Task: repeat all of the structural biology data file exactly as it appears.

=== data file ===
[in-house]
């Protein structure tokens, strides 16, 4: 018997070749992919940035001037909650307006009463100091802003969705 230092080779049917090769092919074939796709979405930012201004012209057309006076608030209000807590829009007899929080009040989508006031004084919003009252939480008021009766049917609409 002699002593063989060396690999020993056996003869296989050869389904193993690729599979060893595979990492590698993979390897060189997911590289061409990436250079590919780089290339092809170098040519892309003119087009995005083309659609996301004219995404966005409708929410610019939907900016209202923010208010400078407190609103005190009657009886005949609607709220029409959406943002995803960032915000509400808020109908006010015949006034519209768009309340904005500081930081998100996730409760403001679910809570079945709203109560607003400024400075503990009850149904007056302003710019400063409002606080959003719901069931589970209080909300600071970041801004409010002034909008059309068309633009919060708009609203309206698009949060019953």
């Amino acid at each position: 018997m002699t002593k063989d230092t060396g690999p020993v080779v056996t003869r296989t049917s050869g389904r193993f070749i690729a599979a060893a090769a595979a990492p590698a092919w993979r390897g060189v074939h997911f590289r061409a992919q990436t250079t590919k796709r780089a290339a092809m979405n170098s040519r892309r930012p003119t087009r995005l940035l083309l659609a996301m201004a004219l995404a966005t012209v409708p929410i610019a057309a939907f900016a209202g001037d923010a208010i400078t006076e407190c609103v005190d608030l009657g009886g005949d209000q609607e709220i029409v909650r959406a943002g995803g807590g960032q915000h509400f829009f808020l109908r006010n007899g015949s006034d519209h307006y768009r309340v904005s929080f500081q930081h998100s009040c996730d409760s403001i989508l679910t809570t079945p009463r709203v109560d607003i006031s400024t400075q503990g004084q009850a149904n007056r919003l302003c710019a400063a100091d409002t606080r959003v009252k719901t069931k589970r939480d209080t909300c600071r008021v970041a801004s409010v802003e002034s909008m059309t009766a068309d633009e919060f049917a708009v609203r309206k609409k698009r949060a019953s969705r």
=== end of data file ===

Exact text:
[in-house]
């Protein structure tokens, strides 16, 4: 018997070749992919940035001037909650307006009463100091802003969705 230092080779049917090769092919074939796709979405930012201004012209057309006076608030209000807590829009007899929080009040989508006031004084919003009252939480008021009766049917609409 002699002593063989060396690999020993056996003869296989050869389904193993690729599979060893595979990492590698993979390897060189997911590289061409990436250079590919780089290339092809170098040519892309003119087009995005083309659609996301004219995404966005409708929410610019939907900016209202923010208010400078407190609103005190009657009886005949609607709220029409959406943002995803960032915000509400808020109908006010015949006034519209768009309340904005500081930081998100996730409760403001679910809570079945709203109560607003400024400075503990009850149904007056302003710019400063409002606080959003719901069931589970209080909300600071970041801004409010002034909008059309068309633009919060708009609203309206698009949060019953």
């Amino acid at each position: 018997m002699t002593k063989d230092t060396g690999p020993v080779v056996t003869r296989t049917s050869g389904r193993f070749i690729a599979a060893a090769a595979a990492p590698a092919w993979r390897g060189v074939h997911f590289r061409a992919q990436t250079t590919k796709r780089a290339a092809m979405n170098s040519r892309r930012p003119t087009r995005l940035l083309l659609a996301m201004a004219l995404a966005t012209v409708p929410i610019a057309a939907f900016a209202g001037d923010a208010i400078t006076e407190c609103v005190d608030l009657g009886g005949d209000q609607e709220i029409v909650r959406a943002g995803g807590g960032q915000h509400f829009f808020l109908r006010n007899g015949s006034d519209h307006y768009r309340v904005s929080f500081q930081h998100s009040c996730d409760s403001i989508l679910t809570t079945p009463r709203v109560d607003i006031s400024t400075q503990g004084q009850a149904n007056r919003l302003c710019a400063a100091d409002t606080r959003v009252k719901t069931k589970r939480d209080t909300c600071r008021v970041a801004s409010v802003e002034s909008m059309t009766a068309d633009e919060f049917a708009v609203r309206k609409k698009r949060a019953s969705r």